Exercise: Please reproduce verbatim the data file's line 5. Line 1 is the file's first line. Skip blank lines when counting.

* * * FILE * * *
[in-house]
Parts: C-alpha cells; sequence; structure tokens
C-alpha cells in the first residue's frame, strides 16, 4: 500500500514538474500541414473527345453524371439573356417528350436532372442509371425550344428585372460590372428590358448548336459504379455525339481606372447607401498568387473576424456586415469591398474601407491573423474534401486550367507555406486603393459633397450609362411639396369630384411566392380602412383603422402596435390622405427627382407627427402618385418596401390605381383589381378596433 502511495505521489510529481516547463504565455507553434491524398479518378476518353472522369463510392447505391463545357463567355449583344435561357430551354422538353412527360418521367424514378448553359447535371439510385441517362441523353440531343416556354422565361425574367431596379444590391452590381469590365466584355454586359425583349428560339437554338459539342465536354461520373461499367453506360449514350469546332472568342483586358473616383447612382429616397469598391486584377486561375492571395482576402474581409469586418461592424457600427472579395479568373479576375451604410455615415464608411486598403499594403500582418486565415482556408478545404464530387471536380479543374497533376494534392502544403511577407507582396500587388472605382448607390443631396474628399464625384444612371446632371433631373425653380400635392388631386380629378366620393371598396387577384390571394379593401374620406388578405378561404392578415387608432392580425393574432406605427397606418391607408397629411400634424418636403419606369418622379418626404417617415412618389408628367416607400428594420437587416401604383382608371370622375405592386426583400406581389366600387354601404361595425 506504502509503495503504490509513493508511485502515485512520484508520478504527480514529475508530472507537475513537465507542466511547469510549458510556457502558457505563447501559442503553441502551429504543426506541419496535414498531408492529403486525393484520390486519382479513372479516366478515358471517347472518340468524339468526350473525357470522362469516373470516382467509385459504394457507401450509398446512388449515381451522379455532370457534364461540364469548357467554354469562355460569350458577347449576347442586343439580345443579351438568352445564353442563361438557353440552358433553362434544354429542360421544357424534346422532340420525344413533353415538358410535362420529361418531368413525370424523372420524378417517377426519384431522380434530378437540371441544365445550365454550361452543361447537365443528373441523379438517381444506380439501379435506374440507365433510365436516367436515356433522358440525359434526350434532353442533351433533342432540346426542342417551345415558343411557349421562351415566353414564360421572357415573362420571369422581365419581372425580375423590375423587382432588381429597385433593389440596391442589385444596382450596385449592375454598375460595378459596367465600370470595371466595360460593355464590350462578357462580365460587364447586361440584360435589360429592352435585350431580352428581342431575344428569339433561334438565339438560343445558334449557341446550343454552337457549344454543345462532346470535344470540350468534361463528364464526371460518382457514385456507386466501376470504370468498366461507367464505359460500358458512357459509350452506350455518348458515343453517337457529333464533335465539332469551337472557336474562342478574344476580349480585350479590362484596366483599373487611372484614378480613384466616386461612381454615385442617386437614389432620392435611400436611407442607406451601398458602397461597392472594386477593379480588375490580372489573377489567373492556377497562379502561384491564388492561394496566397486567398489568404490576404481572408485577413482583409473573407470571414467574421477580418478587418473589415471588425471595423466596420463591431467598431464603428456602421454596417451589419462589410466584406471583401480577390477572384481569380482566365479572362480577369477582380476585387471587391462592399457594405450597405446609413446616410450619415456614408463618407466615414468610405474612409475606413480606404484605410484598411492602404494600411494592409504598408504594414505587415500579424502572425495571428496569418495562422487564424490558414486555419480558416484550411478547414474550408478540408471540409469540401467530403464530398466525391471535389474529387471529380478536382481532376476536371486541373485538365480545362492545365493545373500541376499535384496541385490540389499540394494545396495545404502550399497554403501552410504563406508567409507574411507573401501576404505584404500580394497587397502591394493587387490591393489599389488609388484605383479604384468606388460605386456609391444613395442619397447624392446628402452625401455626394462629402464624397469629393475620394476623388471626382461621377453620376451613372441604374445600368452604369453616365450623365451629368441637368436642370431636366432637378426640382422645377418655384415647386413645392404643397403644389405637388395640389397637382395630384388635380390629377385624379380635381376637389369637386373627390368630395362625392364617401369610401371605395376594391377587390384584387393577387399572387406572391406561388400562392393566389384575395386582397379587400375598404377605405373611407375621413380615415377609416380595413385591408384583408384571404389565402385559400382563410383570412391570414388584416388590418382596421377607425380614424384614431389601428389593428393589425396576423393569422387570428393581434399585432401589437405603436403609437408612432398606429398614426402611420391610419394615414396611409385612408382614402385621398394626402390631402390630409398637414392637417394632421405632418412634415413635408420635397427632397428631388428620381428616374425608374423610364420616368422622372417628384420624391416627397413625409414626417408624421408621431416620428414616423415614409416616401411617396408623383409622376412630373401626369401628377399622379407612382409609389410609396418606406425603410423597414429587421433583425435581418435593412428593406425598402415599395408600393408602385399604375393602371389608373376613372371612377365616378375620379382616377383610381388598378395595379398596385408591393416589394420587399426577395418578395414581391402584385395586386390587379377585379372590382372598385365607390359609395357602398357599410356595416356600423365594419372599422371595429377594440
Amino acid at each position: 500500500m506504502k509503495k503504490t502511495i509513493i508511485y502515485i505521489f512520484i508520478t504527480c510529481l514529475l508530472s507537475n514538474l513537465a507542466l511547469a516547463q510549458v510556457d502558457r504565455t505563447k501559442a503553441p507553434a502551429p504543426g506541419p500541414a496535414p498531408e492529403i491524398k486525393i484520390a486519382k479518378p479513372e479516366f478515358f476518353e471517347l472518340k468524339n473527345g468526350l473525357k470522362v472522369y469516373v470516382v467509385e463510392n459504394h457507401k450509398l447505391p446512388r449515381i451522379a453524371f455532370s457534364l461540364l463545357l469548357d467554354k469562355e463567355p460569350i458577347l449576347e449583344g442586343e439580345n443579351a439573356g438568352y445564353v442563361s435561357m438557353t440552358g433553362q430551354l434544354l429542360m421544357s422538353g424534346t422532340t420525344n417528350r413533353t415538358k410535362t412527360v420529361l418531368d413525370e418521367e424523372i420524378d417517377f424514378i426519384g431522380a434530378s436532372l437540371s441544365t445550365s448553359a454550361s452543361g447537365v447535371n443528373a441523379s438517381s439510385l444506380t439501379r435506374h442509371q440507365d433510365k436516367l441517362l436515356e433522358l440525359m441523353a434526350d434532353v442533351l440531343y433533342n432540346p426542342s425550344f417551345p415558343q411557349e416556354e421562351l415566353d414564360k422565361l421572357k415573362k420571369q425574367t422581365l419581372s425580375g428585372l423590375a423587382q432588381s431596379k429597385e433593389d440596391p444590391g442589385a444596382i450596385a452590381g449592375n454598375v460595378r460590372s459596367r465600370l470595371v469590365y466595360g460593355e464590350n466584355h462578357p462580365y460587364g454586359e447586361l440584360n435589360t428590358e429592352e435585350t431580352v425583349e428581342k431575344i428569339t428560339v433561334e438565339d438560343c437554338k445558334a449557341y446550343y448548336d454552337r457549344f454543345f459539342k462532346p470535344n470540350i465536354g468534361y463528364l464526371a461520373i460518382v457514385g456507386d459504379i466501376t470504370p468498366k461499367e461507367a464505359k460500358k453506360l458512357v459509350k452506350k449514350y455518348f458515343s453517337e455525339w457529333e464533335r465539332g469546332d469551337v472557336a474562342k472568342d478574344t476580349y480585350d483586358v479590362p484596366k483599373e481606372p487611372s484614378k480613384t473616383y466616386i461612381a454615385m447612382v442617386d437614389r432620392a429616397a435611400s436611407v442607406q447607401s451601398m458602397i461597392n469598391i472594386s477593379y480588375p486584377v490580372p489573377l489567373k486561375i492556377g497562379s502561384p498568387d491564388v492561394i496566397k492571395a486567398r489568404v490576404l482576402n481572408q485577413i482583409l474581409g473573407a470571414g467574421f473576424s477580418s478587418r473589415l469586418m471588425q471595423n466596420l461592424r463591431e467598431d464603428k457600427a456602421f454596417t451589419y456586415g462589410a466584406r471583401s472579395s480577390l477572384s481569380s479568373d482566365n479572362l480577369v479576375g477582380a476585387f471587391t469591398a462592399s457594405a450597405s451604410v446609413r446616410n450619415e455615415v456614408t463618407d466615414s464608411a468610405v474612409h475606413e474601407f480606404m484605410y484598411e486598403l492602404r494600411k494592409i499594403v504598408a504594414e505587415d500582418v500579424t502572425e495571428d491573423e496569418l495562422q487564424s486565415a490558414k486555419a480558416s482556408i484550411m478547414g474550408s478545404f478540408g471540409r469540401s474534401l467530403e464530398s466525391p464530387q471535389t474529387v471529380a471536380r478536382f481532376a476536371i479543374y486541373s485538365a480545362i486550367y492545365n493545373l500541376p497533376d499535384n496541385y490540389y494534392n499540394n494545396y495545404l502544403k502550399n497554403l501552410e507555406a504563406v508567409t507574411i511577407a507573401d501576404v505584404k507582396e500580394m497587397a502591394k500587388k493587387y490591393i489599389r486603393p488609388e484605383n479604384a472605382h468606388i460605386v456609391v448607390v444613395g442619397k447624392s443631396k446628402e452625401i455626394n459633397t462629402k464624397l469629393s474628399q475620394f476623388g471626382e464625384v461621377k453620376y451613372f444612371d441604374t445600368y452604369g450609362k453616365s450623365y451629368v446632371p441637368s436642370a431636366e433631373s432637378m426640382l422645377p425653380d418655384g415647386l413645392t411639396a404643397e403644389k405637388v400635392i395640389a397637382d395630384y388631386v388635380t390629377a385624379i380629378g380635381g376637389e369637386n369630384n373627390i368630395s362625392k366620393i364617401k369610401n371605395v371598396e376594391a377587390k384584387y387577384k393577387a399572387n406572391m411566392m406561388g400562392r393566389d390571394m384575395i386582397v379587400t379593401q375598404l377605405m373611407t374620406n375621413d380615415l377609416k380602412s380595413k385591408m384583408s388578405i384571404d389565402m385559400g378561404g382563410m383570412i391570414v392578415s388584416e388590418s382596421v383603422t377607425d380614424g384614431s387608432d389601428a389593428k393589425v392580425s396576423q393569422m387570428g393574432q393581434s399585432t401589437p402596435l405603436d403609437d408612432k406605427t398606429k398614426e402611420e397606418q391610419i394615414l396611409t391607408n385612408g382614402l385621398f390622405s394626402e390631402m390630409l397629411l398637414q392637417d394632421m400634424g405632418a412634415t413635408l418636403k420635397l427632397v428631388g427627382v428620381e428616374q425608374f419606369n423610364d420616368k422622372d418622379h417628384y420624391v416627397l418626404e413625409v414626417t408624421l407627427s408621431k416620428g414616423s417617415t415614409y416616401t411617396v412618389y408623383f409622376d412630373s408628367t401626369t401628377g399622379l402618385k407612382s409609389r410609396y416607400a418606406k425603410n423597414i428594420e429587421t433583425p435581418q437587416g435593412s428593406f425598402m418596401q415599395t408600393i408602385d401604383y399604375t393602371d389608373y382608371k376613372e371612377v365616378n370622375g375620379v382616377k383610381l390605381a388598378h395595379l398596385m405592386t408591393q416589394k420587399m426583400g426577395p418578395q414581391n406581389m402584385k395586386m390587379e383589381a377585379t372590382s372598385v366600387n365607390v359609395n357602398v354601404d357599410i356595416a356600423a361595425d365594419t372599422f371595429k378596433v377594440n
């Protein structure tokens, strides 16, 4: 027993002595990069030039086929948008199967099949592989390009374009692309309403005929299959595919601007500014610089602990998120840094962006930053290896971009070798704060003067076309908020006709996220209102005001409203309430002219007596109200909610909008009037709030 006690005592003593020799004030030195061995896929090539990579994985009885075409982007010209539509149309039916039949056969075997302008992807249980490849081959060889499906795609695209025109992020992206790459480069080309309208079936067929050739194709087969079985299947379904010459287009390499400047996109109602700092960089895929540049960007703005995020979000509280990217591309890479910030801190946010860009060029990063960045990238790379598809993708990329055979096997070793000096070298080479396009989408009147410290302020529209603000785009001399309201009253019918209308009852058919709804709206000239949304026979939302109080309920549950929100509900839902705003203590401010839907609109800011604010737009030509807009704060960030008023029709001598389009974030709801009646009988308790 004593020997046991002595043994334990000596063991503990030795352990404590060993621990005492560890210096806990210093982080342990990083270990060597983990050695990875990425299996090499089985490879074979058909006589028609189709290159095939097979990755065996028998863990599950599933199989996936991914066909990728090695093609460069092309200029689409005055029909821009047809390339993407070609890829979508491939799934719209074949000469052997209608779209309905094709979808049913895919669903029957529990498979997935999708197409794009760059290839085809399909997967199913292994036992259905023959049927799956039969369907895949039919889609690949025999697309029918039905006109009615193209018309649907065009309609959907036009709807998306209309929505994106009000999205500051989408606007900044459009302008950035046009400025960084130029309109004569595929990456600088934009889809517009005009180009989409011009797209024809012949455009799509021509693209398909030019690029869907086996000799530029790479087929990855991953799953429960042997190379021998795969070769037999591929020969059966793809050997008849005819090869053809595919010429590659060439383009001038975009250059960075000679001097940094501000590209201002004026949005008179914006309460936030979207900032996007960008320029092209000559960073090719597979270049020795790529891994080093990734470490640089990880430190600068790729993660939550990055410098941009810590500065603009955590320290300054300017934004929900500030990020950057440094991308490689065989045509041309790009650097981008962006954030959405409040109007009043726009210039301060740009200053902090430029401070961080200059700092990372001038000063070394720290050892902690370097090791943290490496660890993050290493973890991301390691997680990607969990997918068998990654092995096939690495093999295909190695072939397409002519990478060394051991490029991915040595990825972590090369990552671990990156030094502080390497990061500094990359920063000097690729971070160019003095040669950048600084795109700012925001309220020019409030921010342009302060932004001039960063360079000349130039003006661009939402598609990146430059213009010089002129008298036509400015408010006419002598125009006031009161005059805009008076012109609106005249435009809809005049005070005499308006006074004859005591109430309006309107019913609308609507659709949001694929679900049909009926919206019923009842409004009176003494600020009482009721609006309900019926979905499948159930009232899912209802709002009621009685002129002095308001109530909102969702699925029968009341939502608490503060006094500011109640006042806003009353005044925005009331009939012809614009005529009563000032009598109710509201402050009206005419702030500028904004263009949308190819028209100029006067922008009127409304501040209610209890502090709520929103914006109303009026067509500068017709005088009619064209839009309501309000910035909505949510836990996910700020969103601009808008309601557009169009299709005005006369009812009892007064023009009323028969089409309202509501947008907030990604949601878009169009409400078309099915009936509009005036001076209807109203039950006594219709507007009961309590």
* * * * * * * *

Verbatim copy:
């Protein structure tokens, strides 16, 4: 027993002595990069030039086929948008199967099949592989390009374009692309309403005929299959595919601007500014610089602990998120840094962006930053290896971009070798704060003067076309908020006709996220209102005001409203309430002219007596109200909610909008009037709030 006690005592003593020799004030030195061995896929090539990579994985009885075409982007010209539509149309039916039949056969075997302008992807249980490849081959060889499906795609695209025109992020992206790459480069080309309208079936067929050739194709087969079985299947379904010459287009390499400047996109109602700092960089895929540049960007703005995020979000509280990217591309890479910030801190946010860009060029990063960045990238790379598809993708990329055979096997070793000096070298080479396009989408009147410290302020529209603000785009001399309201009253019918209308009852058919709804709206000239949304026979939302109080309920549950929100509900839902705003203590401010839907609109800011604010737009030509807009704060960030008023029709001598389009974030709801009646009988308790 004593020997046991002595043994334990000596063991503990030795352990404590060993621990005492560890210096806990210093982080342990990083270990060597983990050695990875990425299996090499089985490879074979058909006589028609189709290159095939097979990755065996028998863990599950599933199989996936991914066909990728090695093609460069092309200029689409005055029909821009047809390339993407070609890829979508491939799934719209074949000469052997209608779209309905094709979808049913895919669903029957529990498979997935999708197409794009760059290839085809399909997967199913292994036992259905023959049927799956039969369907895949039919889609690949025999697309029918039905006109009615193209018309649907065009309609959907036009709807998306209309929505994106009000999205500051989408606007900044459009302008950035046009400025960084130029309109004569595929990456600088934009889809517009005009180009989409011009797209024809012949455009799509021509693209398909030019690029869907086996000799530029790479087929990855991953799953429960042997190379021998795969070769037999591929020969059966793809050997008849005819090869053809595919010429590659060439383009001038975009250059960075000679001097940094501000590209201002004026949005008179914006309460936030979207900032996007960008320029092209000559960073090719597979270049020795790529891994080093990734470490640089990880430190600068790729993660939550990055410098941009810590500065603009955590320290300054300017934004929900500030990020950057440094991308490689065989045509041309790009650097981008962006954030959405409040109007009043726009210039301060740009200053902090430029401070961080200059700092990372001038000063070394720290050892902690370097090791943290490496660890993050290493973890991301390691997680990607969990997918068998990654092995096939690495093999295909190695072939397409002519990478060394051991490029991915040595990825972590090369990552671990990156030094502080390497990061500094990359920063000097690729971070160019003095040669950048600084795109700012925001309220020019409030921010342009302060932004001039960063360079000349130039003006661009939402598609990146430059213009010089002129008298036509400015408010006419002598125009006031009161005059805009008076012109609106005249435009809809005049005070005499308006006074004859005591109430309006309107019913609308609507659709949001694929679900049909009926919206019923009842409004009176003494600020009482009721609006309900019926979905499948159930009232899912209802709002009621009685002129002095308001109530909102969702699925029968009341939502608490503060006094500011109640006042806003009353005044925005009331009939012809614009005529009563000032009598109710509201402050009206005419702030500028904004263009949308190819028209100029006067922008009127409304501040209610209890502090709520929103914006109303009026067509500068017709005088009619064209839009309501309000910035909505949510836990996910700020969103601009808008309601557009169009299709005005006369009812009892007064023009009323028969089409309202509501947008907030990604949601878009169009409400078309099915009936509009005036001076209807109203039950006594219709507007009961309590």